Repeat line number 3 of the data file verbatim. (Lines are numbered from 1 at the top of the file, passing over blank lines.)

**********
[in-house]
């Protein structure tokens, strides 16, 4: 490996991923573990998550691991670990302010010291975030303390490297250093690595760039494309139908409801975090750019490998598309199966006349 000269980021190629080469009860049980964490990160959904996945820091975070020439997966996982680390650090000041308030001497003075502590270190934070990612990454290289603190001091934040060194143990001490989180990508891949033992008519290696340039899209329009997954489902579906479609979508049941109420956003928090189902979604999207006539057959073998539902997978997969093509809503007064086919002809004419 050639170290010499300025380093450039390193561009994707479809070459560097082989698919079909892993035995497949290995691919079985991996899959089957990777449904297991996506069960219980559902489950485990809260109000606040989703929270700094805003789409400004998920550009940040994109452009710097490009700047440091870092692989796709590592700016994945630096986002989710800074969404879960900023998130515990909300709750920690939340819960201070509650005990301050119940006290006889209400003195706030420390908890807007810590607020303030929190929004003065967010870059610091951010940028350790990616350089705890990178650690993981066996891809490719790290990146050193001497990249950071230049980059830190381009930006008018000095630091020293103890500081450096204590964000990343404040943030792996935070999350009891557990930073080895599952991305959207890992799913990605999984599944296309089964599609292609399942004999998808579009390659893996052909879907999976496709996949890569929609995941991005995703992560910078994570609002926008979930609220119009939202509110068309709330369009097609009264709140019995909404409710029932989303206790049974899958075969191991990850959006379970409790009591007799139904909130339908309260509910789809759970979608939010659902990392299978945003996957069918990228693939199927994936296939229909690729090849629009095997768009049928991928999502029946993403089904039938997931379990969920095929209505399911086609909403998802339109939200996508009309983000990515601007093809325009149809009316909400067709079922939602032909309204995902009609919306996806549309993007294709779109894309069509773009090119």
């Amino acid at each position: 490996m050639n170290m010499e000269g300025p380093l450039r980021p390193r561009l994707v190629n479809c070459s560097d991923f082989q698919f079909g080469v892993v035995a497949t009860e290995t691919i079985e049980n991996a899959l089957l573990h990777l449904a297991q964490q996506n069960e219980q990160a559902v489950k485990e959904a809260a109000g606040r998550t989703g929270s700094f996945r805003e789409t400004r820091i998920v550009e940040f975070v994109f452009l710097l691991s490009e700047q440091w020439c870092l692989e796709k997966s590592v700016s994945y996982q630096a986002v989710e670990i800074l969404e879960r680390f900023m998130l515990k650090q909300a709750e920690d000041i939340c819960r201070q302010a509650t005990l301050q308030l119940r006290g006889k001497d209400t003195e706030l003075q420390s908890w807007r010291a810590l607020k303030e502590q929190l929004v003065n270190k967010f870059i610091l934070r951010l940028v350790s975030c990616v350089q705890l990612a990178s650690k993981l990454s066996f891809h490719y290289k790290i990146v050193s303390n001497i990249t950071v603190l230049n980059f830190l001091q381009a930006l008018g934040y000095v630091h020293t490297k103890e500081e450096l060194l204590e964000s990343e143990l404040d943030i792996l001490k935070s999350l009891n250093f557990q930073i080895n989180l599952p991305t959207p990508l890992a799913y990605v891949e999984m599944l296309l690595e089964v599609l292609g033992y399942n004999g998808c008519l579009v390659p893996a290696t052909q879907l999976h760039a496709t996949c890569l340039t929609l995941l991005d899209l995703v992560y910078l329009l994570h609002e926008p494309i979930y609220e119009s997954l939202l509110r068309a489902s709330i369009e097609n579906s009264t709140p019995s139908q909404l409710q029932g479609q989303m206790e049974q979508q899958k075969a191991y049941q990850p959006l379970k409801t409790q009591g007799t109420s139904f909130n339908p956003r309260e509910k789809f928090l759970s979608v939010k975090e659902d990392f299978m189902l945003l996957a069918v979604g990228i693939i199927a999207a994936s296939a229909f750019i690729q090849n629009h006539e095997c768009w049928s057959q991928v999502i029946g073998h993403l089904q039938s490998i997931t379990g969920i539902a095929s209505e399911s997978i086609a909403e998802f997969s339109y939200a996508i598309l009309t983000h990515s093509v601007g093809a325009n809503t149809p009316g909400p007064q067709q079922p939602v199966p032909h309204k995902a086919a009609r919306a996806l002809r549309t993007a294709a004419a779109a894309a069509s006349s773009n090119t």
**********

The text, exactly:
């Amino acid at each position: 490996m050639n170290m010499e000269g300025p380093l450039r980021p390193r561009l994707v190629n479809c070459s560097d991923f082989q698919f079909g080469v892993v035995a497949t009860e290995t691919i079985e049980n991996a899959l089957l573990h990777l449904a297991q964490q996506n069960e219980q990160a559902v489950k485990e959904a809260a109000g606040r998550t989703g929270s700094f996945r805003e789409t400004r820091i998920v550009e940040f975070v994109f452009l710097l691991s490009e700047q440091w020439c870092l692989e796709k997966s590592v700016s994945y996982q630096a986002v989710e670990i800074l969404e879960r680390f900023m998130l515990k650090q909300a709750e920690d000041i939340c819960r201070q302010a509650t005990l301050q308030l119940r006290g006889k001497d209400t003195e706030l003075q420390s908890w807007r010291a810590l607020k303030e502590q929190l929004v003065n270190k967010f870059i610091l934070r951010l940028v350790s975030c990616v350089q705890l990612a990178s650690k993981l990454s066996f891809h490719y290289k790290i990146v050193s303390n001497i990249t950071v603190l230049n980059f830190l001091q381009a930006l008018g934040y000095v630091h020293t490297k103890e500081e450096l060194l204590e964000s990343e143990l404040d943030i792996l001490k935070s999350l009891n250093f557990q930073i080895n989180l599952p991305t959207p990508l890992a799913y990605v891949e999984m599944l296309l690595e089964v599609l292609g033992y399942n004999g998808c008519l579009v390659p893996a290696t052909q879907l999976h760039a496709t996949c890569l340039t929609l995941l991005d899209l995703v992560y910078l329009l994570h609002e926008p494309i979930y609220e119009s997954l939202l509110r068309a489902s709330i369009e097609n579906s009264t709140p019995s139908q909404l409710q029932g479609q989303m206790e049974q979508q899958k075969a191991y049941q990850p959006l379970k409801t409790q009591g007799t109420s139904f909130n339908p956003r309260e509910k789809f928090l759970s979608v939010k975090e659902d990392f299978m189902l945003l996957a069918v979604g990228i693939i199927a999207a994936s296939a229909f750019i690729q090849n629009h006539e095997c768009w049928s057959q991928v999502i029946g073998h993403l089904q039938s490998i997931t379990g969920i539902a095929s209505e399911s997978i086609a909403e998802f997969s339109y939200a996508i598309l009309t983000h990515s093509v601007g093809a325009n809503t149809p009316g909400p007064q067709q079922p939602v199966p032909h309204k995902a086919a009609r919306a996806l002809r549309t993007a294709a004419a779109a894309a069509s006349s773009n090119t």